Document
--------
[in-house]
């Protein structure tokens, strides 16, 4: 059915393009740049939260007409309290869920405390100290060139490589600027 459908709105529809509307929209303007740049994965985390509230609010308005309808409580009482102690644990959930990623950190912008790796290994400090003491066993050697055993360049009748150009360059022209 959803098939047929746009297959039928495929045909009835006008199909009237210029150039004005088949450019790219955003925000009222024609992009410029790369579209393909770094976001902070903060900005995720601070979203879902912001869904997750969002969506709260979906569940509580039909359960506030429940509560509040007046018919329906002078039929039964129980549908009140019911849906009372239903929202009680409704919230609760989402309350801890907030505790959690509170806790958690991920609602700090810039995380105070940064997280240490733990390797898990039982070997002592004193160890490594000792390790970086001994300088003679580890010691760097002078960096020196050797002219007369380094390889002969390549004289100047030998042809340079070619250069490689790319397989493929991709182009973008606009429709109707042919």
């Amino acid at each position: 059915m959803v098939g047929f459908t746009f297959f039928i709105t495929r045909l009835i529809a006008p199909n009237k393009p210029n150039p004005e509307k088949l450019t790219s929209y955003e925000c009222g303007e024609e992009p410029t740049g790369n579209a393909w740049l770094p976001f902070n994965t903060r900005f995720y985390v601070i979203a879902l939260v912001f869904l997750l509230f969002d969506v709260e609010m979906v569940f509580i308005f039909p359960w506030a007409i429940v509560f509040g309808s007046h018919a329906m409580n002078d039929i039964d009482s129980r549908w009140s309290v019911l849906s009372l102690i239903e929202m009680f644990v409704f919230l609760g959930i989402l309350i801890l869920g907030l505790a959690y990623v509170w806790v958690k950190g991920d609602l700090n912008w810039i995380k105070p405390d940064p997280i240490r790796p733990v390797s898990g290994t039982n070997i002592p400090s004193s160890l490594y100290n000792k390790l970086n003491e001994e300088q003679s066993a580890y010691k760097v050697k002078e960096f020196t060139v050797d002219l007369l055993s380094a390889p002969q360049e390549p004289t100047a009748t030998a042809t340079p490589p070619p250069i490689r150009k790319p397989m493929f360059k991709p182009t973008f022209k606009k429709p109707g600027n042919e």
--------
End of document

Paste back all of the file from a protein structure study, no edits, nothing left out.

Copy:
[in-house]
């Protein structure tokens, strides 16, 4: 059915393009740049939260007409309290869920405390100290060139490589600027 459908709105529809509307929209303007740049994965985390509230609010308005309808409580009482102690644990959930990623950190912008790796290994400090003491066993050697055993360049009748150009360059022209 959803098939047929746009297959039928495929045909009835006008199909009237210029150039004005088949450019790219955003925000009222024609992009410029790369579209393909770094976001902070903060900005995720601070979203879902912001869904997750969002969506709260979906569940509580039909359960506030429940509560509040007046018919329906002078039929039964129980549908009140019911849906009372239903929202009680409704919230609760989402309350801890907030505790959690509170806790958690991920609602700090810039995380105070940064997280240490733990390797898990039982070997002592004193160890490594000792390790970086001994300088003679580890010691760097002078960096020196050797002219007369380094390889002969390549004289100047030998042809340079070619250069490689790319397989493929991709182009973008606009429709109707042919």
């Amino acid at each position: 059915m959803v098939g047929f459908t746009f297959f039928i709105t495929r045909l009835i529809a006008p199909n009237k393009p210029n150039p004005e509307k088949l450019t790219s929209y955003e925000c009222g303007e024609e992009p410029t740049g790369n579209a393909w740049l770094p976001f902070n994965t903060r900005f995720y985390v601070i979203a879902l939260v912001f869904l997750l509230f969002d969506v709260e609010m979906v569940f509580i308005f039909p359960w506030a007409i429940v509560f509040g309808s007046h018919a329906m409580n002078d039929i039964d009482s129980r549908w009140s309290v019911l849906s009372l102690i239903e929202m009680f644990v409704f919230l609760g959930i989402l309350i801890l869920g907030l505790a959690y990623v509170w806790v958690k950190g991920d609602l700090n912008w810039i995380k105070p405390d940064p997280i240490r790796p733990v390797s898990g290994t039982n070997i002592p400090s004193s160890l490594y100290n000792k390790l970086n003491e001994e300088q003679s066993a580890y010691k760097v050697k002078e960096f020196t060139v050797d002219l007369l055993s380094a390889p002969q360049e390549p004289t100047a009748t030998a042809t340079p490589p070619p250069i490689r150009k790319p397989m493929f360059k991709p182009t973008f022209k606009k429709p109707g600027n042919e």